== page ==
In 2008 the television markets for both plasma and LCD technology shifted dramatically. LCD television prices dropped 40 per cent in 2007 and this fall continued in 2008. However, the global ‘credit crunch’ led manufacturers to hold off on normal price drops and in some cases to raise prices across all models.
A pre-crunch September 2008 report by analysts at market research firm Gartner suggested retail prices would “fall rapidly under intense competition”, but the reality is markedly different. Major manufacturers such as Sharp and Sony announced price increases of up to 30 per cent on new models at the beginning of the year, while retailer discounting of older models has slowed after post-Christmas sales.
What does this mean for you? Gartner predicted that production of sub-40in models — the market dominated by the higher-resolution panels based on LCD technology — would rise, while production of larger panels will fall. In layman’s terms this means a move towards cheaper small panels, but models at the larger end of market will maintain their prices, if not rise.
That’s right — there’s never been a worse time to buy a big-screen TV. Gartner predictions are similar for plasma production, suggesting that retail prices did not fall during the second half of 2008 and that plasma televisions are now predominantly considered high-end products. Aimed at the wealthy end of the market and available in larger screen sizes than LCD televisions, prices for plasma televisions are not predicted to fall significantly in the foreseeable future.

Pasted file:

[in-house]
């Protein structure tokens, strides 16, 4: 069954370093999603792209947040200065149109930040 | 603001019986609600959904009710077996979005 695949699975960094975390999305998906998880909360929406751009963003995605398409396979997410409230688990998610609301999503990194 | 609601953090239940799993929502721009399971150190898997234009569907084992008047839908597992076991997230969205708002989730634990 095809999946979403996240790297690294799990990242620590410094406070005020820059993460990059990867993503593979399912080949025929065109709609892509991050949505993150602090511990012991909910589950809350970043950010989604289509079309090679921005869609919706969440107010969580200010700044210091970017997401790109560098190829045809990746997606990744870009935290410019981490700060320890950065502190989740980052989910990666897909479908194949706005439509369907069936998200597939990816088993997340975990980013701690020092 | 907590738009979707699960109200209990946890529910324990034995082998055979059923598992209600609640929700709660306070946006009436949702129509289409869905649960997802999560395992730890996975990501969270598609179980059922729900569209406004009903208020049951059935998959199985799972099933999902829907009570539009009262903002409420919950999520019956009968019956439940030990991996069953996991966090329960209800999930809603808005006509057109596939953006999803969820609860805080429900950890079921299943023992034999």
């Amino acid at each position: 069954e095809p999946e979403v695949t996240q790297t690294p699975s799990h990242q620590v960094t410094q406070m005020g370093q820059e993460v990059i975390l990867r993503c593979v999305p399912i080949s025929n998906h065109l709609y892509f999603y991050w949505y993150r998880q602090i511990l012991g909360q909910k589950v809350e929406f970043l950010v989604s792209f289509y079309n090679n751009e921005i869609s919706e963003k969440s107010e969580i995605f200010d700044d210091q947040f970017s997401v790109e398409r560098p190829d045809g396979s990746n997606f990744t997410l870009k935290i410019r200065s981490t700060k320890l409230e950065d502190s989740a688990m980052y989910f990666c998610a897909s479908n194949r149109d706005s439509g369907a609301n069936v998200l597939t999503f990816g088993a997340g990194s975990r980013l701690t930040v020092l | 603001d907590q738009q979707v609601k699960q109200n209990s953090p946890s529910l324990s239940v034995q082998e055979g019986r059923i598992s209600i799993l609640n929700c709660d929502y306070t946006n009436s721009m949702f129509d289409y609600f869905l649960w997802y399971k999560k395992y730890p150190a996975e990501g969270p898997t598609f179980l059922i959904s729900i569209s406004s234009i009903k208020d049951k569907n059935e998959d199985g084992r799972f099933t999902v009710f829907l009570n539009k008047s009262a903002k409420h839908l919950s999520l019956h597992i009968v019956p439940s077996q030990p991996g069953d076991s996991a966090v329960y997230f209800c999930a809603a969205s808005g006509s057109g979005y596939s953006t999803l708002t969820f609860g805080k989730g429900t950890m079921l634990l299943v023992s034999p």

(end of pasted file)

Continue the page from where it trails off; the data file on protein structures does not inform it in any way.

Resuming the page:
This extends to even the best of the best. After Pioneer’s withdrawal from the plasma television market, the company announced continued warranty support of all models and predicted its final models would completely sell out by spring 2009 — thanks to “increased local demand” despite no plans to lower prices at all.
Gartner predicted that expanded production facilities would lead to lower plasma television prices. However, Panasonic’s decision to move all plasma panel production to only two plants in Japan effectively demonstrated the company’s response to lowering demand and difficult economic conditions. With less panels being produced, logic dictates that prices will rise and run-out deals will become scarcer.
It is likely that prices will slowly fall over the year as the global economy stabilises and production of LCD and plasma panels rises, but it is unlikely the Australian television market will see the same significant price falls that occurred in 2007 and early 2008.